Convoy, a logistics marketplace that connects shippers with carriers, has announced it is now using automation to match 100 percent of loads to trucks across many of its main markets.
The news comes just a few months after the Seattle-based startup raised a hefty $185 million series C round led by Alphabet’s venture fund CapitalG, taking the startup’s total amount raised past the $260 million mark.
Founded in 2015, Convoy is seeking to do for the logistics realm what Uber has done for urban mobility by serving as an on-demand platform to connect truckers with companies that need to shift cargo from A to B. It essentially matches supply with demand and optimizes journeys so the nearest driver is matched with the most appropriate load. It’s worth noting here that Uber itself actually expanded into freight back in 2017, reappropriating its core transport network platform, much as it did for food delivery with Uber Eats.
With Convoy, drivers effectively search for loads on their preferred routes and accept a shipment based on the price offered, or submit their own bid if they think the offer is too low.
Convoy said it has been edging ever closer to a 100 percent automated match rate — in which the platform pairs shippers and truckers without any human intervention — in all of its markets. The pricing aspect, which involves getting the two parties to agree on a rate once they’ve been matched, is also now largely automated across the country, though it’s not quite at 100 percent.
Nationwide, the company claims 95 percent automated match rates; however it has already hit 100 percent automation in its main markets, which include routes along the West Coast that take in Seattle, Portland, and Los Angeles, in addition to Midwest routes entailing Chicago, Cincinnati, and Milwaukee. Convoy said it’s also 100 percent automating its matching in core markets across Texas, Northeast routes that include New York and Philadelphia, and Southeast routes involving Atlanta and other cities.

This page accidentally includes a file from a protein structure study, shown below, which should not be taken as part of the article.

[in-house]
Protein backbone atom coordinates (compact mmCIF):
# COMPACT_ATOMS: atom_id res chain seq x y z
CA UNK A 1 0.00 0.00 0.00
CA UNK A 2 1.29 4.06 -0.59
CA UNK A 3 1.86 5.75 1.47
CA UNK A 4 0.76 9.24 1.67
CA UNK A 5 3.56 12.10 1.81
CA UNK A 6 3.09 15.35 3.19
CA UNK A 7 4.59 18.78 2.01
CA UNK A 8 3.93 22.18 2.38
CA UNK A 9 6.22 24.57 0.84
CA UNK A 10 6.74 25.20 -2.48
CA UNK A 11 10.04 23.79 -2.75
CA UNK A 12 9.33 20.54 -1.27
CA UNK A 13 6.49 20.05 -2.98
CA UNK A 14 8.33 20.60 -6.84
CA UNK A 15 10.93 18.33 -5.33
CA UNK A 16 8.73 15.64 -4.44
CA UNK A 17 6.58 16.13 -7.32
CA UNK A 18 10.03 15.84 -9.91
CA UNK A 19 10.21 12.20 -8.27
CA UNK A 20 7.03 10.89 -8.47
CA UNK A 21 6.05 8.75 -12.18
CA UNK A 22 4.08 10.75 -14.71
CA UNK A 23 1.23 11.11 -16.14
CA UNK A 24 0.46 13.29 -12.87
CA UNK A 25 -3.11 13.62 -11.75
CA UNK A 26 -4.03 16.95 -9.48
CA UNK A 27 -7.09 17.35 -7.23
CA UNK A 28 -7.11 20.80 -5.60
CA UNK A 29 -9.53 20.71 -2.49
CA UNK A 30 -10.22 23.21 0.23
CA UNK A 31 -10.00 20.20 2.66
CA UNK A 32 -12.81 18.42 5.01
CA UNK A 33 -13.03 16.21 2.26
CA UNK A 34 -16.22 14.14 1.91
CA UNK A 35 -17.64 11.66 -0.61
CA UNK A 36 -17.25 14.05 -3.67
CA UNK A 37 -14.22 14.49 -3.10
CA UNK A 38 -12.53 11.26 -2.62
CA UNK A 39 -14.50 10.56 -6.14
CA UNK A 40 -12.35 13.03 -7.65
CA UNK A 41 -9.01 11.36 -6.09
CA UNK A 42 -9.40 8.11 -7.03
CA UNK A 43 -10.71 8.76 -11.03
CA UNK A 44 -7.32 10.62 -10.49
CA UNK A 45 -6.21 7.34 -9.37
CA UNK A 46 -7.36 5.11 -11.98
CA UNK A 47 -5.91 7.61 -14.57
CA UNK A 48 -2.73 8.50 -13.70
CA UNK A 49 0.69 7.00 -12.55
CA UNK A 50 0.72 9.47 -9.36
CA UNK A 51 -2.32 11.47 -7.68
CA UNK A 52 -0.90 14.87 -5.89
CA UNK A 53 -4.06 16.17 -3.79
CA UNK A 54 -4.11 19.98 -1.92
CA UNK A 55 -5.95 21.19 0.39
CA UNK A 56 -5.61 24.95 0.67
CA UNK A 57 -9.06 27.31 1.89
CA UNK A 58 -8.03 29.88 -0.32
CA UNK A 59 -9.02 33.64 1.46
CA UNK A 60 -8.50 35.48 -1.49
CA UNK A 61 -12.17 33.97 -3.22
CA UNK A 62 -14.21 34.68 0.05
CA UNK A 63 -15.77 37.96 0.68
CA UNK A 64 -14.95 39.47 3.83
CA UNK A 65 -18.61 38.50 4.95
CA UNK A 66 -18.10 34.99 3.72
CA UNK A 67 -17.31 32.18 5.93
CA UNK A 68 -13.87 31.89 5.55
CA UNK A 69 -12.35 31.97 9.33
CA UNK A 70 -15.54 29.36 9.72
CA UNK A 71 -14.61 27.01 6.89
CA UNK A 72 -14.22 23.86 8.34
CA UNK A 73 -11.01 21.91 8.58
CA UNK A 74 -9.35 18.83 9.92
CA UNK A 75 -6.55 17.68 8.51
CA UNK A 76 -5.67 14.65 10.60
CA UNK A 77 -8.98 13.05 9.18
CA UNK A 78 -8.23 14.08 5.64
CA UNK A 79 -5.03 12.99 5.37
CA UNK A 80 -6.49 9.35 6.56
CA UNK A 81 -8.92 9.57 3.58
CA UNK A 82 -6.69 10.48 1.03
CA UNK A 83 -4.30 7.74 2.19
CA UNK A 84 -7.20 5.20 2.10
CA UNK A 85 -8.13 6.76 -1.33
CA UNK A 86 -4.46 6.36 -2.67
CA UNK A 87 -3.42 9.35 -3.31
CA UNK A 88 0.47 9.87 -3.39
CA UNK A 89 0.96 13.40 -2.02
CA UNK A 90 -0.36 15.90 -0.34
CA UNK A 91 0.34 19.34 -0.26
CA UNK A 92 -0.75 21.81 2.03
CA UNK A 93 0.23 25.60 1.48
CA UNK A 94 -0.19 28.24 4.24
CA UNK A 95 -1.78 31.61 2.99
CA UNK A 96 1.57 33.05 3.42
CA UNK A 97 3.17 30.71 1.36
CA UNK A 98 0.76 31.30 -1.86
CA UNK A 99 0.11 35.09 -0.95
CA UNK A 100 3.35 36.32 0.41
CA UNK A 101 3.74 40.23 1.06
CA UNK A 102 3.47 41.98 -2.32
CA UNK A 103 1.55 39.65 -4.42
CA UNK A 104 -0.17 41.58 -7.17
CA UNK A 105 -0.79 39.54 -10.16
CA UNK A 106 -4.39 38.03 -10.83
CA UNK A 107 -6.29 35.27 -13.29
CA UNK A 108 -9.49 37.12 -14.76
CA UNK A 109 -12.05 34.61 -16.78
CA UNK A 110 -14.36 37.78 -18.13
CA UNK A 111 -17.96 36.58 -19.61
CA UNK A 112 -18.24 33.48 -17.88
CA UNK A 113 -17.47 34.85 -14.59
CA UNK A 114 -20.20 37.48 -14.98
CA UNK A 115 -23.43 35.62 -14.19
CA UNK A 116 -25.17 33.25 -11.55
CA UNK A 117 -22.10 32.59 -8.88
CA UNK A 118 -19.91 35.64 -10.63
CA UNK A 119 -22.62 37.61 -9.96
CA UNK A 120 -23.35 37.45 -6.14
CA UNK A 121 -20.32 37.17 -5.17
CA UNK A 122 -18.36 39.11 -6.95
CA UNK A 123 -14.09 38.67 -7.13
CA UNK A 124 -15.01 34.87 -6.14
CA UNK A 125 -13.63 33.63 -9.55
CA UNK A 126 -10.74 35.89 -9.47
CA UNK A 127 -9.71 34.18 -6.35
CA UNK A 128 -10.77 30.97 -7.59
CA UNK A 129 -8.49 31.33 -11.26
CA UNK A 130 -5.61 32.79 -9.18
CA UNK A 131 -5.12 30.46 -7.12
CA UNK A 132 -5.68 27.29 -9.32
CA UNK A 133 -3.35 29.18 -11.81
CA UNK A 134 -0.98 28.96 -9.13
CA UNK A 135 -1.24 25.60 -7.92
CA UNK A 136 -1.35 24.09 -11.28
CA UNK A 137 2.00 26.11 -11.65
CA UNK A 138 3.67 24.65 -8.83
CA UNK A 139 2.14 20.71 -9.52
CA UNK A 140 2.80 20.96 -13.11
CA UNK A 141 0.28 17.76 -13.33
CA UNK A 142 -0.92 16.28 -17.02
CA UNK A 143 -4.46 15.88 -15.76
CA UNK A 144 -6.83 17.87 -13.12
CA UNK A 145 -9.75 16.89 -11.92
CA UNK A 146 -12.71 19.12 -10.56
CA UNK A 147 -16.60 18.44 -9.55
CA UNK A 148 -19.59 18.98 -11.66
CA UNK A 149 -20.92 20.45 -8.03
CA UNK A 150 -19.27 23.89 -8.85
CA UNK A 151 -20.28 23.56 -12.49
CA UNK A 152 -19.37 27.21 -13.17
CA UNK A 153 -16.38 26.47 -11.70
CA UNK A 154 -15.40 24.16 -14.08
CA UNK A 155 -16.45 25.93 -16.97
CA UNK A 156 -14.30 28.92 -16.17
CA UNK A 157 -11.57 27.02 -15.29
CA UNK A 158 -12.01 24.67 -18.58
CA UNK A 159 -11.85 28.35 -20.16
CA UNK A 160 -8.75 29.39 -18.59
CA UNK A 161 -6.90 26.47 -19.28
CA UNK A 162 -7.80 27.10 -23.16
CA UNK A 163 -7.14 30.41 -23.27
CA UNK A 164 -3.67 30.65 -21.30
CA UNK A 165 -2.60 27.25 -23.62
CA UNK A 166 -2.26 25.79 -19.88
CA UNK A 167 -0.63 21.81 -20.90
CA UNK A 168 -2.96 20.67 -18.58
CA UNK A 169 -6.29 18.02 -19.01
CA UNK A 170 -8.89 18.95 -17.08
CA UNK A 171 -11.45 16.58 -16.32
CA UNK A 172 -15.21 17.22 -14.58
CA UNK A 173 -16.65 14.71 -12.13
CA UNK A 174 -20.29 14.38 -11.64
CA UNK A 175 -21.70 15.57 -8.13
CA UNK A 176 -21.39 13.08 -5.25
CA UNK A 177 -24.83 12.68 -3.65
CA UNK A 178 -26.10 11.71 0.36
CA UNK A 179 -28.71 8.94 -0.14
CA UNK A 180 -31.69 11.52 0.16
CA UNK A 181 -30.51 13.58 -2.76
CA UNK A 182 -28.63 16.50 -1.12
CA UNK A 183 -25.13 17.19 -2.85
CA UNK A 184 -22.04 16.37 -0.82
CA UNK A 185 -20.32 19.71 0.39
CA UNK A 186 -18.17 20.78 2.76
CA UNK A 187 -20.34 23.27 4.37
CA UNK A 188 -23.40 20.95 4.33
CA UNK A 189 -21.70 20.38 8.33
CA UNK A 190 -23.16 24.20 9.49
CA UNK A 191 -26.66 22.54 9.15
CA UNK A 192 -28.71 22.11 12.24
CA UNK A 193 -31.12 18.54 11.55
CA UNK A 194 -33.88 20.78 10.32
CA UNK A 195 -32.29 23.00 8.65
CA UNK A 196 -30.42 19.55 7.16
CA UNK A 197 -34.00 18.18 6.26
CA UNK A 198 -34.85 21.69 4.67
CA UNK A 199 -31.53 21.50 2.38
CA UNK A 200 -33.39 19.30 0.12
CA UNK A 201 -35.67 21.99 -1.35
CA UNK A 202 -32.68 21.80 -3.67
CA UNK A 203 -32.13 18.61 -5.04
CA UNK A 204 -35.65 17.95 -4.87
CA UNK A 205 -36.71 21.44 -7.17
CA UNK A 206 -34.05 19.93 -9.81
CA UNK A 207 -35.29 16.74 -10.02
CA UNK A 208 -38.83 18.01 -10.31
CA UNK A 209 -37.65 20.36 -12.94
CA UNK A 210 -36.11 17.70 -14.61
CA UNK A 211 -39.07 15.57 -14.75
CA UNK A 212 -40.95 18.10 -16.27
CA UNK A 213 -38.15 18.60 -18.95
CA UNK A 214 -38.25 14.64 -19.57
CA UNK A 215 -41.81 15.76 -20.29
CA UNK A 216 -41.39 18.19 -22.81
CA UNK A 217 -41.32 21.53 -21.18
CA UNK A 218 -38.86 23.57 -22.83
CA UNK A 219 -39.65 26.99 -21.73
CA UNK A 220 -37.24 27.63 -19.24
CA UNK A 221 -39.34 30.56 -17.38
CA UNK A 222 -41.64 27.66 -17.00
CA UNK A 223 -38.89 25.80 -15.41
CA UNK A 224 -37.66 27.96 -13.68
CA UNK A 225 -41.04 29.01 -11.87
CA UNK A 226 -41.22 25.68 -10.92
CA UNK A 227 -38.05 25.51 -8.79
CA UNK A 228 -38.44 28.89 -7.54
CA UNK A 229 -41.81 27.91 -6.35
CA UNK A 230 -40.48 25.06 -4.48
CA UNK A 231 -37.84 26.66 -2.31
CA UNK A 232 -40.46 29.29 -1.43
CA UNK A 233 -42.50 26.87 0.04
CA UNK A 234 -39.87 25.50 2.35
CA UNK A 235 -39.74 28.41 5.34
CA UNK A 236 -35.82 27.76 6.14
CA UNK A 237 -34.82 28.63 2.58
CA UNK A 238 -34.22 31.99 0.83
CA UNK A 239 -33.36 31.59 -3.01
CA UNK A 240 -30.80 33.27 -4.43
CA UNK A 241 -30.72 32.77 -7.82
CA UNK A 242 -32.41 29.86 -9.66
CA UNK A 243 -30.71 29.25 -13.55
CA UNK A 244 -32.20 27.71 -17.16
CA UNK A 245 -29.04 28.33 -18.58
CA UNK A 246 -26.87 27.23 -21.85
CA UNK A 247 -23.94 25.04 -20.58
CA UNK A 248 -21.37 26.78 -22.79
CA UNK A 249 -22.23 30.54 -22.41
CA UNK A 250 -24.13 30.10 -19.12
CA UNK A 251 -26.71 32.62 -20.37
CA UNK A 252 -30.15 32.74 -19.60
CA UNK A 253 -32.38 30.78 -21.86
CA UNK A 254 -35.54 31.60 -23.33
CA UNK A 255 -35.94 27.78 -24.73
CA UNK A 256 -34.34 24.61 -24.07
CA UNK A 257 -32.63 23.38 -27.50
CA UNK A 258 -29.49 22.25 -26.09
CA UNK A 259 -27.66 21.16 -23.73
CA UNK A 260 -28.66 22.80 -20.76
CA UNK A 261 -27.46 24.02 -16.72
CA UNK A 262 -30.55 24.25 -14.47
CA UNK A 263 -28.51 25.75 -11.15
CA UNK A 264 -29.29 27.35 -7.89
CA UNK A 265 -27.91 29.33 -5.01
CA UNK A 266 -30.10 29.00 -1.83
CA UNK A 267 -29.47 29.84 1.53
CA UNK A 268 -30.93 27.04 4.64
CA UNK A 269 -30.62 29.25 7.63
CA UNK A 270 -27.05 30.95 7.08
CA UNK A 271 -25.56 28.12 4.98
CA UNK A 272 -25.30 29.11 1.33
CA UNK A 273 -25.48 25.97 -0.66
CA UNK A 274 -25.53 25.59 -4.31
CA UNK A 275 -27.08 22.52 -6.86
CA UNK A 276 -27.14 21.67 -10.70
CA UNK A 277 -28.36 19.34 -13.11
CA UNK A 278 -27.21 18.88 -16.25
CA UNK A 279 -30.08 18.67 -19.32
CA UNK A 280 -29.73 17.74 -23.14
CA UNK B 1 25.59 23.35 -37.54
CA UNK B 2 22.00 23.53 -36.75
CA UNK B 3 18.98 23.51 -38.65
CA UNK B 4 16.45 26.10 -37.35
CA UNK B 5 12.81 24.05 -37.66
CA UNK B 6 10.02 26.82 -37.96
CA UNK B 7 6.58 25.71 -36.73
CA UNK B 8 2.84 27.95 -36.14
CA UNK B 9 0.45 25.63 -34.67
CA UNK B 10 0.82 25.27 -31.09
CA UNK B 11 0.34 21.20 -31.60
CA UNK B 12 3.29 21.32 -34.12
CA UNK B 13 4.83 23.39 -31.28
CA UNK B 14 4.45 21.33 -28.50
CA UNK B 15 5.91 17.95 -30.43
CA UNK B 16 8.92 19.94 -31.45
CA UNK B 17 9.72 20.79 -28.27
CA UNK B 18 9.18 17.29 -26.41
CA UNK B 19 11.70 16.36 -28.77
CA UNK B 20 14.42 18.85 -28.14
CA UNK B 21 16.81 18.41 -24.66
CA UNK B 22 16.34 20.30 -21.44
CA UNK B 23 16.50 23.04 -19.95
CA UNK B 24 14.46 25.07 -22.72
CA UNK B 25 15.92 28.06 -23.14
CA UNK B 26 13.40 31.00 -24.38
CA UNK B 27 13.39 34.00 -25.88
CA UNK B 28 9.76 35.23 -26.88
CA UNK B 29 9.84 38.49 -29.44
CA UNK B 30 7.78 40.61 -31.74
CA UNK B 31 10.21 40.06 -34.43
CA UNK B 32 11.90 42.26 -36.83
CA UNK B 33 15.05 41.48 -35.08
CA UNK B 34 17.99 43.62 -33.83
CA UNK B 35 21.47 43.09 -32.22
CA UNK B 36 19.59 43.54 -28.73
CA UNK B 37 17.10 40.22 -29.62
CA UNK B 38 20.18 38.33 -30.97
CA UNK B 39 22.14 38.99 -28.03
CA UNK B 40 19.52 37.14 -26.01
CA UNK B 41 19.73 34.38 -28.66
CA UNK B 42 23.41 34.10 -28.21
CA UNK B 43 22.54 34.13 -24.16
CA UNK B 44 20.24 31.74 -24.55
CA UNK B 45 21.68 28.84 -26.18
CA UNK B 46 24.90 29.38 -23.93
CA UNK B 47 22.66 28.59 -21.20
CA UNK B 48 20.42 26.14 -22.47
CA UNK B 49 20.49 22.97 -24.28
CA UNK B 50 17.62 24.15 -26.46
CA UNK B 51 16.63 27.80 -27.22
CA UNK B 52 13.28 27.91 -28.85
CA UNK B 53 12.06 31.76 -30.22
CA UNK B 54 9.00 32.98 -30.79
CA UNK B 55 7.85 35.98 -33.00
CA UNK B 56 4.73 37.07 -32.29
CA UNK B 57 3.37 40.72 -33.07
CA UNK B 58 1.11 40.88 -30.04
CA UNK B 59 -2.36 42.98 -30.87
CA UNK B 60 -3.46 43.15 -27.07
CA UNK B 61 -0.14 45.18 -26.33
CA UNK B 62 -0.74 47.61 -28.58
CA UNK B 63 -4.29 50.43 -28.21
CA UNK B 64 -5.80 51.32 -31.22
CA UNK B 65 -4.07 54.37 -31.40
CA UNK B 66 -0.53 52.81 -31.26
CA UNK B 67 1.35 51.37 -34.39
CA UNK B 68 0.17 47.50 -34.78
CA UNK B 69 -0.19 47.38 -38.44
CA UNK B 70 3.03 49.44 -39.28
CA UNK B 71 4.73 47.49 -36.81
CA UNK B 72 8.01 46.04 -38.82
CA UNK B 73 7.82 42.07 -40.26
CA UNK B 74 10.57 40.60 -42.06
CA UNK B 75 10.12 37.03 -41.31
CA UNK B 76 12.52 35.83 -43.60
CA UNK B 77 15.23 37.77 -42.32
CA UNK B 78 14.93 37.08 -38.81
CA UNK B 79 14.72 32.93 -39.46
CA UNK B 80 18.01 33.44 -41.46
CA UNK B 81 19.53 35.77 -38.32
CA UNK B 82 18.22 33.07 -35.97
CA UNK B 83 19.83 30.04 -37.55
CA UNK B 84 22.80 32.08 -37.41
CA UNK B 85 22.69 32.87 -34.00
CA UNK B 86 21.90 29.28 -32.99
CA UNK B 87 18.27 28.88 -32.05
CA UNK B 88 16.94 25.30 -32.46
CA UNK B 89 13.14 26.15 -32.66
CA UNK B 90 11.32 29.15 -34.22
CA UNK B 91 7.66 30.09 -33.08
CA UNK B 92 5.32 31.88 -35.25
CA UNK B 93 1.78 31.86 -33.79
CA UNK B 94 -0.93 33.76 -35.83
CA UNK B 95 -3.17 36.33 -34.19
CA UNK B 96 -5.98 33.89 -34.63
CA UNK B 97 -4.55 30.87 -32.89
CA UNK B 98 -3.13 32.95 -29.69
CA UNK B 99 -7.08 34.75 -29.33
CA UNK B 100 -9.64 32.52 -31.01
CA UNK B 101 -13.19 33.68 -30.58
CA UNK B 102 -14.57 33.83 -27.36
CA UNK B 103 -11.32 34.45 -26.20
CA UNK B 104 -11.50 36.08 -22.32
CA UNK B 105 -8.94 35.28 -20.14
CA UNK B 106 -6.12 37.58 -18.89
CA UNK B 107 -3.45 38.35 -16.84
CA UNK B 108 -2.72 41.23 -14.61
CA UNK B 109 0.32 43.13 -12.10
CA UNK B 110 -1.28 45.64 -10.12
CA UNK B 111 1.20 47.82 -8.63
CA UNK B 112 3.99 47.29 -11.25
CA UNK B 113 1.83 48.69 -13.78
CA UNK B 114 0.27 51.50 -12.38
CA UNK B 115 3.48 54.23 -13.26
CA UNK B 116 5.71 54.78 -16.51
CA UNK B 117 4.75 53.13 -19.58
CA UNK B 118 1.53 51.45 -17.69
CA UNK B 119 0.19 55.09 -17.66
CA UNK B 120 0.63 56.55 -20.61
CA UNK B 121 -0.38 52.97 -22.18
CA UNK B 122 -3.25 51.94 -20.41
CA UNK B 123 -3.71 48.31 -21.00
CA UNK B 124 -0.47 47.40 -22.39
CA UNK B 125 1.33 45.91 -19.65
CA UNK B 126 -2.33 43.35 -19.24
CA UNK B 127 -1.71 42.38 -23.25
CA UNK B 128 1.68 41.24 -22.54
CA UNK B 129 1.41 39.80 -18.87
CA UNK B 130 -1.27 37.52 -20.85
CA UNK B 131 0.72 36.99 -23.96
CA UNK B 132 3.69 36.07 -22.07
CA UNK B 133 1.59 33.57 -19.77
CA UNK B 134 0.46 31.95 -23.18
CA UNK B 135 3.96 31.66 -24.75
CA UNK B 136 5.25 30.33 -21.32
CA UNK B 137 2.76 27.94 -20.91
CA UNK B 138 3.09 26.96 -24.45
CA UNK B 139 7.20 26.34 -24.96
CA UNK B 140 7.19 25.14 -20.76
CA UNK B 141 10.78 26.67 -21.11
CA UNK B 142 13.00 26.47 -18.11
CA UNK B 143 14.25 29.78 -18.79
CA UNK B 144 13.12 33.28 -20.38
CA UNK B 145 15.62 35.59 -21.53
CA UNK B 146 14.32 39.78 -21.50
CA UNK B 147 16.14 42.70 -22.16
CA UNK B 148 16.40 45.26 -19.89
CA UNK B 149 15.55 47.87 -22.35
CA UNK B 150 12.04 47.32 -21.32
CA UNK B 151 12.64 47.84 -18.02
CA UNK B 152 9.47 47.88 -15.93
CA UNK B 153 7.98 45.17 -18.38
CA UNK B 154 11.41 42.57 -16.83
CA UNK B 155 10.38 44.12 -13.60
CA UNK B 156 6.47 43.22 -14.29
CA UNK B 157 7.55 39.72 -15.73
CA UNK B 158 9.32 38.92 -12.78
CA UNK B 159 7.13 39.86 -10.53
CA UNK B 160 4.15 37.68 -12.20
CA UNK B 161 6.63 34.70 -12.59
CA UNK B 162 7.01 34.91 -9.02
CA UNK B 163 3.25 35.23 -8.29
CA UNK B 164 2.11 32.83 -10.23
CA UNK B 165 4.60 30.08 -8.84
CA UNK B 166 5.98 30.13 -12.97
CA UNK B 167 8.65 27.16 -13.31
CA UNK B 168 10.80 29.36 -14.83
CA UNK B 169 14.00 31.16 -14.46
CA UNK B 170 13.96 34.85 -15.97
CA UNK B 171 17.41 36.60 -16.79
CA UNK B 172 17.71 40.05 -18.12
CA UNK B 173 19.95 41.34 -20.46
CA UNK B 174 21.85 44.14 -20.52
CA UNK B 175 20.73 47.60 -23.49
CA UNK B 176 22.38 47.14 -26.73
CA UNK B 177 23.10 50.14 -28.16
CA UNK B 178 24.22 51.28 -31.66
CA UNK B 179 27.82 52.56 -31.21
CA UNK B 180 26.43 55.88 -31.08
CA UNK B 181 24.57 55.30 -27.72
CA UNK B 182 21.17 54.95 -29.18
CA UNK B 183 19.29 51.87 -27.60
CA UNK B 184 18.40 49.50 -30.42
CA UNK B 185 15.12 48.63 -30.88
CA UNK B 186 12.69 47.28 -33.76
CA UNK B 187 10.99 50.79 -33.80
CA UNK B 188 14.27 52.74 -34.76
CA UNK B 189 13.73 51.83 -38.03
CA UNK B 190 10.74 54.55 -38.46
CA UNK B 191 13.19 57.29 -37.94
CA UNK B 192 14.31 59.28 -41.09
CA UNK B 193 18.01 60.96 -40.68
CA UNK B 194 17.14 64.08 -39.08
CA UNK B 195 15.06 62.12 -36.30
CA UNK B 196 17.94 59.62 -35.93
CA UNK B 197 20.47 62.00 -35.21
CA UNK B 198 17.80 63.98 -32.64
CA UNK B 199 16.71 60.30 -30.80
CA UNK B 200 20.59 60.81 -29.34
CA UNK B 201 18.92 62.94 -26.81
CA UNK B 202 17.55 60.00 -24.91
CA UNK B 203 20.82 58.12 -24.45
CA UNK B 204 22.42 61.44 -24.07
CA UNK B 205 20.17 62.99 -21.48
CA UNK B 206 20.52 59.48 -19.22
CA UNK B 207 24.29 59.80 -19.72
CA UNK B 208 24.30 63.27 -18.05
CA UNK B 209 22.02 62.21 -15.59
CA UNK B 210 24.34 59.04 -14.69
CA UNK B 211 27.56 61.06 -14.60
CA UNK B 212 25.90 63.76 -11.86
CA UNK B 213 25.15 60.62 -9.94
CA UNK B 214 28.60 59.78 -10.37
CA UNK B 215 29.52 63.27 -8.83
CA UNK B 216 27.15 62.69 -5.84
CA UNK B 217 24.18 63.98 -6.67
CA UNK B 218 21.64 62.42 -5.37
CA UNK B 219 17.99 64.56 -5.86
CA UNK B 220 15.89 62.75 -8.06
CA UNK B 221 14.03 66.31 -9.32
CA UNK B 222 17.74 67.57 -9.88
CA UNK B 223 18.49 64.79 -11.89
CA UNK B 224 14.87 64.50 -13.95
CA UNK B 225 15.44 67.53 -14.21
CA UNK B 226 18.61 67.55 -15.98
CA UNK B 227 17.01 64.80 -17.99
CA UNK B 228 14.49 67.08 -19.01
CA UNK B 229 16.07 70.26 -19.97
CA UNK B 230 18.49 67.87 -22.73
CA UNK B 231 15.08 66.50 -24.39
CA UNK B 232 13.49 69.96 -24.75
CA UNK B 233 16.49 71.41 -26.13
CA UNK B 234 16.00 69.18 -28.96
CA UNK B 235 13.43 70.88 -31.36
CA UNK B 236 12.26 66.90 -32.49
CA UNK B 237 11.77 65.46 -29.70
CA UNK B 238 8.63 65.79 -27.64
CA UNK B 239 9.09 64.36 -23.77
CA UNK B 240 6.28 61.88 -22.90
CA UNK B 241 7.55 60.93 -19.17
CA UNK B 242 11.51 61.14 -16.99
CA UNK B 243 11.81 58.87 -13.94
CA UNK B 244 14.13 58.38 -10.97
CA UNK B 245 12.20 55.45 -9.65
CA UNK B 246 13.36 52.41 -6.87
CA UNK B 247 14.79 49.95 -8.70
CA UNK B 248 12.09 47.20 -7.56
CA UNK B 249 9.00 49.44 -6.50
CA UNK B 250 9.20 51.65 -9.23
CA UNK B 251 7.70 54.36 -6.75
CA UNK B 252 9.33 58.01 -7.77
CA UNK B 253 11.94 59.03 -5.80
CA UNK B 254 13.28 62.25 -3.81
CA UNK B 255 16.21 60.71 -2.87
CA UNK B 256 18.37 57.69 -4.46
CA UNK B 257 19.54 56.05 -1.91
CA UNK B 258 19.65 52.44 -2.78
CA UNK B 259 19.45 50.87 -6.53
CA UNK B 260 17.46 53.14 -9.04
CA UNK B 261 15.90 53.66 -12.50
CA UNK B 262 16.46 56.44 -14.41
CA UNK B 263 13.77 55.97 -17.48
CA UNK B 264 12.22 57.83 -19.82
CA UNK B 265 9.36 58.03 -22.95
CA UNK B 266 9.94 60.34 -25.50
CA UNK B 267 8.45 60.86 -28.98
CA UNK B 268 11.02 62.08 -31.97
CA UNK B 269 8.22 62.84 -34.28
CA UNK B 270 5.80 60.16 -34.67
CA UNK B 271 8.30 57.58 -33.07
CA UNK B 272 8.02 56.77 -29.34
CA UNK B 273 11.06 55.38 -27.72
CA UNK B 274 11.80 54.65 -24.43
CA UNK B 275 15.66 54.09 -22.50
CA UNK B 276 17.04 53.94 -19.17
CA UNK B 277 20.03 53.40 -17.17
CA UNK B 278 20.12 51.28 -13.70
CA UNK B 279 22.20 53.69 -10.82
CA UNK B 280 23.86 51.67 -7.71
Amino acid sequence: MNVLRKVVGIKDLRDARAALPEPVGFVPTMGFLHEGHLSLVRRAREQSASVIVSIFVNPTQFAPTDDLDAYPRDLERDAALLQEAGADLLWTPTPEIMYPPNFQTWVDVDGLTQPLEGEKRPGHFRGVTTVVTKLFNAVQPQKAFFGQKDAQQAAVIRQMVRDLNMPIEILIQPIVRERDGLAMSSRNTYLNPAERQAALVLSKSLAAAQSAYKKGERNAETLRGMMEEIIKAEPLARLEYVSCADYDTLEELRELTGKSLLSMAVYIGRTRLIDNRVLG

In terms of what is stopping Convoy from hitting 100 percent automation across the board, the company said that as it adds new carriers and shippers to its network on a continuous basis, there are “varying ramp periods” on the way to becoming fully automated — due to bedding-in processes. Additionally, as the company fine-tunes its markets and routes, its brokerage team will sometimes have to intervene on some of the more complex shipments.
The trucking industry generates more than $700 billion in revenue in the U.S. alone, representing roughly 80 percent of all freight revenue in the country. One of the reasons automation is playing a pivotal part in improving efficiency in the freight industry is that it could typically take up to 10 phone calls to find an available truck for a specific load at a specific time. Automated marketplaces that cut down on this back-and-forth between parties can reduce costs while theoretically speeding up shipments.
“It is much harder to match a truck than it is to match a taxi, for example,” Ziad Ismail, Convoy’s chief product officer, told VentureBeat, “since trucks can move across the entire country and may already have plans for a week in advance. This has been one of the problems that the industry has struggled with the most in thinking about what automation could look like. We have been working on it for more than three years and have now effectively eliminated that entire part.”
Convoy also said that its machine learning smarts improve with each load, so it can better match shippers with carriers. “Convoy learns from carrier behavior,” Ismail added. “With each load, we get better at recommending the next load.”
Uber, for its part, is increasingly turning to automation to streamline its freight service. Back in November, it announced it was harnessing machine learning to give shippers precise rates two weeks in advance. The Lane Explorer feature assesses dynamic factors that normally impact pricing to generate future rates in real time.
Elsewhere, New York-based Loadsmart leverages artificial intelligence (AI) and myriad data sources to automate truckload booking and related administrative procedures, such as classifying shipping documents. Loadsmart raised more than $20 million in funding just a few months back.
Automation is infiltrating just about every sector these days, and as an industry that’s zeroing in on the trillion-dollar mark in the U.S., trucking is no different.
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